“I, along with a lot of other skiers I have skied with through the years, are becoming increasingly frustrated with the profit-only approach that many ski resorts are adopting. Seeing our ski areas caring less and less about the guest, not to mention the environment, just made me think there had to be another way.”

One day he received an email from a good ski buddy detailing a ski area in northern BC that was on the market for what seemed an amazing price. He did some research on the terrain and liked what he saw.

“One of my big passions in life is searching out the best skiing around the world. There are a couple things that us big mountain skiers look for: steep terrain and a reliable snow pack. Well, Shames gets an A+ in both of those departments.”

The next step was to contact some locals and get their thoughts on the possibility of a cooperative.

Schectman explains, “Through the giant circle of skiers and snowboarders around the world, I was able to make contact with some of the local Terrace riders. My initial email was quickly responded to with the question, ‘Are you an angel?’ With the locals blessing, I started throwing the idea out via social networking channels like Facebook. Within a few days it was obvious that the global snow lovers were excited about becoming a united cooperative.”

The reaction to the activation of a global ski area cooperative was impressive. Within a short amount of time the Shames Mountain Co-op (SMC) Facebook fan page surpassed 1,000 members. The new SMC website was getting nearly 200 individual hits a day. And the message board surpassed 300 members quickly and easily.

In response to the surge of interest, the locals established a group called Friends of Shames. The Terrace committee determined that as a township they would like to keep it home-centered before going global. The group determined that first approaching a community-controlled, non-profit business model would be most logical.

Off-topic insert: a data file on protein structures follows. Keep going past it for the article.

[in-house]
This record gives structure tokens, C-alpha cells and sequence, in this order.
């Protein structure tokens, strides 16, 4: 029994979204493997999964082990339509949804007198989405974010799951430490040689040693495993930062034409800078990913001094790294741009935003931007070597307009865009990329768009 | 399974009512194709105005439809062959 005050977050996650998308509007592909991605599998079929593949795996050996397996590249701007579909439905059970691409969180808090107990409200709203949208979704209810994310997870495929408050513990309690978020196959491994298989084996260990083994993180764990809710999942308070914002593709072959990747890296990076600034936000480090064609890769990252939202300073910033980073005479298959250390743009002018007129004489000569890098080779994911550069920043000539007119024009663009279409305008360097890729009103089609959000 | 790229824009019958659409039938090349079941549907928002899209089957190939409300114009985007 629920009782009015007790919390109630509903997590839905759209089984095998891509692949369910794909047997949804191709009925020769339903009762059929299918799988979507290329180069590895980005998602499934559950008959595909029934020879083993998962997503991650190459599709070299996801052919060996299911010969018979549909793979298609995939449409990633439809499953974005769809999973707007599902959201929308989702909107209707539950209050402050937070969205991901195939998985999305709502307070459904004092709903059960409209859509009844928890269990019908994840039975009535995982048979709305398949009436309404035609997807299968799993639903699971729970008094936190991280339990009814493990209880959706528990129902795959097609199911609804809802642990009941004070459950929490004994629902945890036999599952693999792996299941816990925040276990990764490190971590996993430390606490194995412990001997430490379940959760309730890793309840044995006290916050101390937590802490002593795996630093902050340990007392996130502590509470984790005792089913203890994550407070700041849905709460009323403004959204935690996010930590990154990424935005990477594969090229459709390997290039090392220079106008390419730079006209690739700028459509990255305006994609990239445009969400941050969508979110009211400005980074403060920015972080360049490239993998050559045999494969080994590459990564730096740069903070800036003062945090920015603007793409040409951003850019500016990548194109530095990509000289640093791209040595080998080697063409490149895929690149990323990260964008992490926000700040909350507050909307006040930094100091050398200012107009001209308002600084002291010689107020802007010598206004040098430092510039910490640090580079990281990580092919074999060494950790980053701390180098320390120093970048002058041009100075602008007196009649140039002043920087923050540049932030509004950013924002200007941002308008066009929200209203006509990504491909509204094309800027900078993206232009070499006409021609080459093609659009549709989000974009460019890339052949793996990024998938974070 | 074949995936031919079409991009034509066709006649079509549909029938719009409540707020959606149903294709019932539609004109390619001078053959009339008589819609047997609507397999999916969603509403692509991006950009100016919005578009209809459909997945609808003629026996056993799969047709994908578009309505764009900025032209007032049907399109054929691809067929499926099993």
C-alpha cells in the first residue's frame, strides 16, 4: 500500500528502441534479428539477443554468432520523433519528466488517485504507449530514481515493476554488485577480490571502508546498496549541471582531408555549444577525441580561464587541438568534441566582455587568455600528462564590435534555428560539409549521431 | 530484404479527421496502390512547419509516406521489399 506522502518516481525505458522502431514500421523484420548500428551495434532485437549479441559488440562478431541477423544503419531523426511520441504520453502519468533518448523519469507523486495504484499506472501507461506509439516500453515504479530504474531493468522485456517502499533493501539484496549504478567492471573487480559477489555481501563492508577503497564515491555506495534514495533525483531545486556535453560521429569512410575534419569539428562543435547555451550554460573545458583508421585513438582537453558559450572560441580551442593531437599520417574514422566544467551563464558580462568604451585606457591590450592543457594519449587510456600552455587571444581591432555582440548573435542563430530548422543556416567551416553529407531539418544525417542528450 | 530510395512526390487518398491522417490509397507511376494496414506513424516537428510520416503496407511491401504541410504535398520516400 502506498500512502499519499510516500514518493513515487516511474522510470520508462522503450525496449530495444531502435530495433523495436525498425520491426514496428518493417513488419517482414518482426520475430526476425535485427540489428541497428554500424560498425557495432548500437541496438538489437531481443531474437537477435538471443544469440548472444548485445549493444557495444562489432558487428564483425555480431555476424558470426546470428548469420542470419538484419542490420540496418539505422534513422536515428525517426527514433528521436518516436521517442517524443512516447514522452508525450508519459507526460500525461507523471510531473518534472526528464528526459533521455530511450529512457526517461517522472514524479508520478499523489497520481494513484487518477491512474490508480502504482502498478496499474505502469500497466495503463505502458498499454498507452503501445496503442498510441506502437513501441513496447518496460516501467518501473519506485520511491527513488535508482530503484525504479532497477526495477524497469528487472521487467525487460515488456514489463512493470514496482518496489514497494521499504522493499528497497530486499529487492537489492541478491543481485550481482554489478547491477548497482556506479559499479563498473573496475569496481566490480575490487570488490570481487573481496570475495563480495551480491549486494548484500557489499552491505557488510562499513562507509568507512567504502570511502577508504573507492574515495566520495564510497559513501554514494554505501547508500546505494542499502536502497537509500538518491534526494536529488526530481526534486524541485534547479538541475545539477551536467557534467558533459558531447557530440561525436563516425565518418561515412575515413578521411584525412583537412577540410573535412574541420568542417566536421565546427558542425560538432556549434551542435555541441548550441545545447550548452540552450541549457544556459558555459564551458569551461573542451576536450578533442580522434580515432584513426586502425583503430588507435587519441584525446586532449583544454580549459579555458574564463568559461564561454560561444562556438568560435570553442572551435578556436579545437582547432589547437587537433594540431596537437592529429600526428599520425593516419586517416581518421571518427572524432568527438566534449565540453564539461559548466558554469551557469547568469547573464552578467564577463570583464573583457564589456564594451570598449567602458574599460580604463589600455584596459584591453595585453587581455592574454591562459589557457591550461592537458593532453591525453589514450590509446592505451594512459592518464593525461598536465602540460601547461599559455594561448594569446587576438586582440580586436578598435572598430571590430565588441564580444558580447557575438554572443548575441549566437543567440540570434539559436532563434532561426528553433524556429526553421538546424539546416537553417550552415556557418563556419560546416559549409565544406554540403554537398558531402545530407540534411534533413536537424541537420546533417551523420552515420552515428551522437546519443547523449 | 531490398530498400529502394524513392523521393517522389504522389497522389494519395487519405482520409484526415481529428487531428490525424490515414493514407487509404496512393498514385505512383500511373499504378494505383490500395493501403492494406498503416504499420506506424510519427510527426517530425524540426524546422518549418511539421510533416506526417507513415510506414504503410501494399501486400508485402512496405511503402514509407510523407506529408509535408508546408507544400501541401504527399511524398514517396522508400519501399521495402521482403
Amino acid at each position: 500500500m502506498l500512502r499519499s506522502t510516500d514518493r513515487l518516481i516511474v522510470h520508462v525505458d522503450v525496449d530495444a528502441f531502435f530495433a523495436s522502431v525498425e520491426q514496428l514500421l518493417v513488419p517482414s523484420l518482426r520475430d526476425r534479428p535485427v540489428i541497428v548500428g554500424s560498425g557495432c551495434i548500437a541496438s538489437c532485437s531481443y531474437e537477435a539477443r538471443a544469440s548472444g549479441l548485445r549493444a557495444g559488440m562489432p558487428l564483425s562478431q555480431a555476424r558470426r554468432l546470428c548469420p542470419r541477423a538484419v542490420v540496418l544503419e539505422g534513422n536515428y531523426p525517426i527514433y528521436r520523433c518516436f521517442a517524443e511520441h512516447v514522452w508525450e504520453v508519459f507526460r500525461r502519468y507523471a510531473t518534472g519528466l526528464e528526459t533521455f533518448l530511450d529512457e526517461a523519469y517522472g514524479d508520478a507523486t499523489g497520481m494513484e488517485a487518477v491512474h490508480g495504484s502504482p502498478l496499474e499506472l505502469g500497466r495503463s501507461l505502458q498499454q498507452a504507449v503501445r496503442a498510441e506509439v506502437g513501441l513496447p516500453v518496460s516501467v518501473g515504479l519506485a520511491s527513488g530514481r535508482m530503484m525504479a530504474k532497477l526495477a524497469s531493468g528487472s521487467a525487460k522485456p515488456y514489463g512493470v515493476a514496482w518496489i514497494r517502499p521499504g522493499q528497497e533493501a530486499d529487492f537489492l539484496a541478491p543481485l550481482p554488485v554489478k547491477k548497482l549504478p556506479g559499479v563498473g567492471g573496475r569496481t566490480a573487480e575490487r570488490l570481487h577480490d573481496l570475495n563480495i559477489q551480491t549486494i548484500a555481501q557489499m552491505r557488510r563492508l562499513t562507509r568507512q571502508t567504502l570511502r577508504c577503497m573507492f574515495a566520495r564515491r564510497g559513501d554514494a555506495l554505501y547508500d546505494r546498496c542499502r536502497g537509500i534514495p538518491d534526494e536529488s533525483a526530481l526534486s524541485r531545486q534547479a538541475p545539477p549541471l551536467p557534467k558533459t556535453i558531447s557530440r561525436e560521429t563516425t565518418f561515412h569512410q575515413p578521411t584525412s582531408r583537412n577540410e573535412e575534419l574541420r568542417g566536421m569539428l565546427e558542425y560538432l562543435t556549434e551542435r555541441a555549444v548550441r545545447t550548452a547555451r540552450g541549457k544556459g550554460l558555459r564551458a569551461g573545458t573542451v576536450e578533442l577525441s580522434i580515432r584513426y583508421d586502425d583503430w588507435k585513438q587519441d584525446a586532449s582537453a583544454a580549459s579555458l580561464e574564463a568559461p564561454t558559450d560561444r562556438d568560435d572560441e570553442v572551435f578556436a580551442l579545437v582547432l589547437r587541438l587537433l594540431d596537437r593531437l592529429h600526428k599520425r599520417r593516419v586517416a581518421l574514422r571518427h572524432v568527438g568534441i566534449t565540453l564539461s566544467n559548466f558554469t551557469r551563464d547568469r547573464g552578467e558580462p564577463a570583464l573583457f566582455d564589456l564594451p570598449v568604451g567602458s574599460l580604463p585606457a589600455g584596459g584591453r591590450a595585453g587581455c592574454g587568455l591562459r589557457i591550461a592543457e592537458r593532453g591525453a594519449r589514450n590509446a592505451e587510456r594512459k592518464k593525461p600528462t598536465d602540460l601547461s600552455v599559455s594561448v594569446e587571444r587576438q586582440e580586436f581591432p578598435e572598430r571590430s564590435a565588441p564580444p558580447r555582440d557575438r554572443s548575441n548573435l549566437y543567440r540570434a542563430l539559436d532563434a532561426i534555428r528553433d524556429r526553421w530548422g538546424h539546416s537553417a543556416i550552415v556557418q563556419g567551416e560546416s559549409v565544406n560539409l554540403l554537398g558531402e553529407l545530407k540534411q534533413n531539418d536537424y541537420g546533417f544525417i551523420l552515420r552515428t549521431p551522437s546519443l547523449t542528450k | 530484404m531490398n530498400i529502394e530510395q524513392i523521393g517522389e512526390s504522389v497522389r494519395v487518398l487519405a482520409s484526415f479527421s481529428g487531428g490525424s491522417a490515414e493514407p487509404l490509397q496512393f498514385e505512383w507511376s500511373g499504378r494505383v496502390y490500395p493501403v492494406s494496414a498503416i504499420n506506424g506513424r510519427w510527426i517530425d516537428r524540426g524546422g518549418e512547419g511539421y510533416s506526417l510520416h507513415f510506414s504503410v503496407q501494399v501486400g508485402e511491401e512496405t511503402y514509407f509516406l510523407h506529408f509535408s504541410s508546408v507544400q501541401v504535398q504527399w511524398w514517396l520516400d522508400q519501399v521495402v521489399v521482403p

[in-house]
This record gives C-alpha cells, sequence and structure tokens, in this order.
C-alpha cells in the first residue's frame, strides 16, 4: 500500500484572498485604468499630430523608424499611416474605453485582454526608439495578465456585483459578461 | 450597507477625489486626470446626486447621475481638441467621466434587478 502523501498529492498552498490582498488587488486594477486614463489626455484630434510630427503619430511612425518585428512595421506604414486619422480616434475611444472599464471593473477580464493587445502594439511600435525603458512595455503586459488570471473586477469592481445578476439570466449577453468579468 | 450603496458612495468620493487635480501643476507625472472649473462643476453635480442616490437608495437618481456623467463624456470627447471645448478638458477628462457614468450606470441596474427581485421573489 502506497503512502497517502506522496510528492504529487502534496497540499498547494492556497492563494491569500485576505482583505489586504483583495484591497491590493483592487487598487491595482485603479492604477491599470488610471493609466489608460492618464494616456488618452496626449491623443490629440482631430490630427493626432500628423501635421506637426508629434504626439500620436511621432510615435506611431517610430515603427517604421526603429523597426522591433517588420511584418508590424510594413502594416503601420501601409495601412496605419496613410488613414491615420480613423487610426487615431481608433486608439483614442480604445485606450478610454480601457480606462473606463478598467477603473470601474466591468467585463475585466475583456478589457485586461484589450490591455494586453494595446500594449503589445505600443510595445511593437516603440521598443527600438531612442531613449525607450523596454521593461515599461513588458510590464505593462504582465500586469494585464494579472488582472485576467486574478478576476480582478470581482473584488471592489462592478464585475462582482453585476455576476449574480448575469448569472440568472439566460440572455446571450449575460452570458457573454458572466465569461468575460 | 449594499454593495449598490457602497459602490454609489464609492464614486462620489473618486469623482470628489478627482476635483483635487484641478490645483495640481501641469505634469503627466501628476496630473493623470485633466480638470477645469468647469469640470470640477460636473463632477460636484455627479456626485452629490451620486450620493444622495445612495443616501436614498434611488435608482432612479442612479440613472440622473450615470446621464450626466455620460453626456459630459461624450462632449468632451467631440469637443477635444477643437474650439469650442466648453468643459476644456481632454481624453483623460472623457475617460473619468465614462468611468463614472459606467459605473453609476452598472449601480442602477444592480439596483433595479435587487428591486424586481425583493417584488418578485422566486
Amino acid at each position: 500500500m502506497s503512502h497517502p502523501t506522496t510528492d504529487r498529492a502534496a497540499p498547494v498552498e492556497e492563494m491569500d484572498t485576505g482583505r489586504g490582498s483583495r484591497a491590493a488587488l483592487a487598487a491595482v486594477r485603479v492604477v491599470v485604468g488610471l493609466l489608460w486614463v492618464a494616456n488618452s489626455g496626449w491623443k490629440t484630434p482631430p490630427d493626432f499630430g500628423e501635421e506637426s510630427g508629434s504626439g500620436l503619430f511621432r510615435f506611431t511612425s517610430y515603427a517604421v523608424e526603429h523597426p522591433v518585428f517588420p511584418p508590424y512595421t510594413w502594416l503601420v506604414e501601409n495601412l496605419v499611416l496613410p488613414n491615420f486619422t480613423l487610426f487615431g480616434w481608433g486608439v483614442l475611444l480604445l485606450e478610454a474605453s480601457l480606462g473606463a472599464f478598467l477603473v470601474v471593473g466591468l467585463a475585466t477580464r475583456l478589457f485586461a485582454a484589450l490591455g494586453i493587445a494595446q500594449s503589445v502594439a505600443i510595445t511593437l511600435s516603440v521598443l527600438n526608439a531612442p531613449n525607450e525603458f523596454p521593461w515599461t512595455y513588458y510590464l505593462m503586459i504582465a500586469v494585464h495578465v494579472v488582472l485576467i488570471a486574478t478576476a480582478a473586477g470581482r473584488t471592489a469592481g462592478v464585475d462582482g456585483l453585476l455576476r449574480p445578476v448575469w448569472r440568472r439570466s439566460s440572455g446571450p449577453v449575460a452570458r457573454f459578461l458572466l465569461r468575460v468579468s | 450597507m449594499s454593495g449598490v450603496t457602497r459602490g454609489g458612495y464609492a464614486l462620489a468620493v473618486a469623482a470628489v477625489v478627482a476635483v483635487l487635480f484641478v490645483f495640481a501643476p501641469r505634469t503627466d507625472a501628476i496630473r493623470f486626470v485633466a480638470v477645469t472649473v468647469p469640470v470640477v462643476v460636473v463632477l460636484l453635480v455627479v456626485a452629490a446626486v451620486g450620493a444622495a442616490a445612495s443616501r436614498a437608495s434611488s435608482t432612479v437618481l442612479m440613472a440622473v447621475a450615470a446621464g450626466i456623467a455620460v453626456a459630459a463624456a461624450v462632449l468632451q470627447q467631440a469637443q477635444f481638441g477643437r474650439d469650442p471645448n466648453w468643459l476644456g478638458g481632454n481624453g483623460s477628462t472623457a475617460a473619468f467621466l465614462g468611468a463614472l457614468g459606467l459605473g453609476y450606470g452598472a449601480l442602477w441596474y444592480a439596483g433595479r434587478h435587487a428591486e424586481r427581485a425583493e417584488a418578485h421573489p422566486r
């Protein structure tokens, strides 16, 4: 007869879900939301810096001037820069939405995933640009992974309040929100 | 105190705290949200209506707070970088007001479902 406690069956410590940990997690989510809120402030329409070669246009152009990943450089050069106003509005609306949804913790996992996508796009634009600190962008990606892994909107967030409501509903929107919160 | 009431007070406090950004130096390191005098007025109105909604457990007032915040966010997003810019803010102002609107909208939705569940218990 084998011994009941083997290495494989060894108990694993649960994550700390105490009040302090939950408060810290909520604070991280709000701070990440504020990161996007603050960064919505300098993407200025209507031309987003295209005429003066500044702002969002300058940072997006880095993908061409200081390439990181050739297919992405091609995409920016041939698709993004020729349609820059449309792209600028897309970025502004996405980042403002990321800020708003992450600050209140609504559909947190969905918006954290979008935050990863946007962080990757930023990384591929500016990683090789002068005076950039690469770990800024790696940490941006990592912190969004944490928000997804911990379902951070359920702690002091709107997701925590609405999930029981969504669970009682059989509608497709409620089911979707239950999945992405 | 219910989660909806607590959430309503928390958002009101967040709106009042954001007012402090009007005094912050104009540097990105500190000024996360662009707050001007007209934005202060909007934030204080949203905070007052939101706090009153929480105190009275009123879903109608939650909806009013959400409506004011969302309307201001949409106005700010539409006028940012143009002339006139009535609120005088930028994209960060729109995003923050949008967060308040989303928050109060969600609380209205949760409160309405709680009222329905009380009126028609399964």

Jamie’s reply…”What is exciting about the global cooperative movement is that it brings snow lovers together from all over the world in the understanding that we are all involved for the positive creation of a ski area. The basic premise behind the Shames Mountain for-profit Co-op idea is to offer a values-based, tangible asset to skiers and snowboarders around the world. Bringing the worldwide snow community together gives us an opportunity to create a ski area that works in the best interest of the local people and natural surroundings, as well as leaving its riders satisfied and smiling at the end of the day. A ski area run by snow enthusiasts for snow enthusiasts…”

“…the core ideal behind the global cooperative vision is the “values-led business” belief system. The global ski co-op will make it’s decisions based on what is best for the community, environment and the guests. Other businesses, such as Ben and Jerry’s ice cream, have proven that a “values-led” business model can be very successful.

If the locals of Shames would rather not have the global component involved, I respect their decision. However, I am certain, by the immense amount of support that has been shown to us from around the world, that the global ski area cooperative concept will be greatly successful somewhere else. ”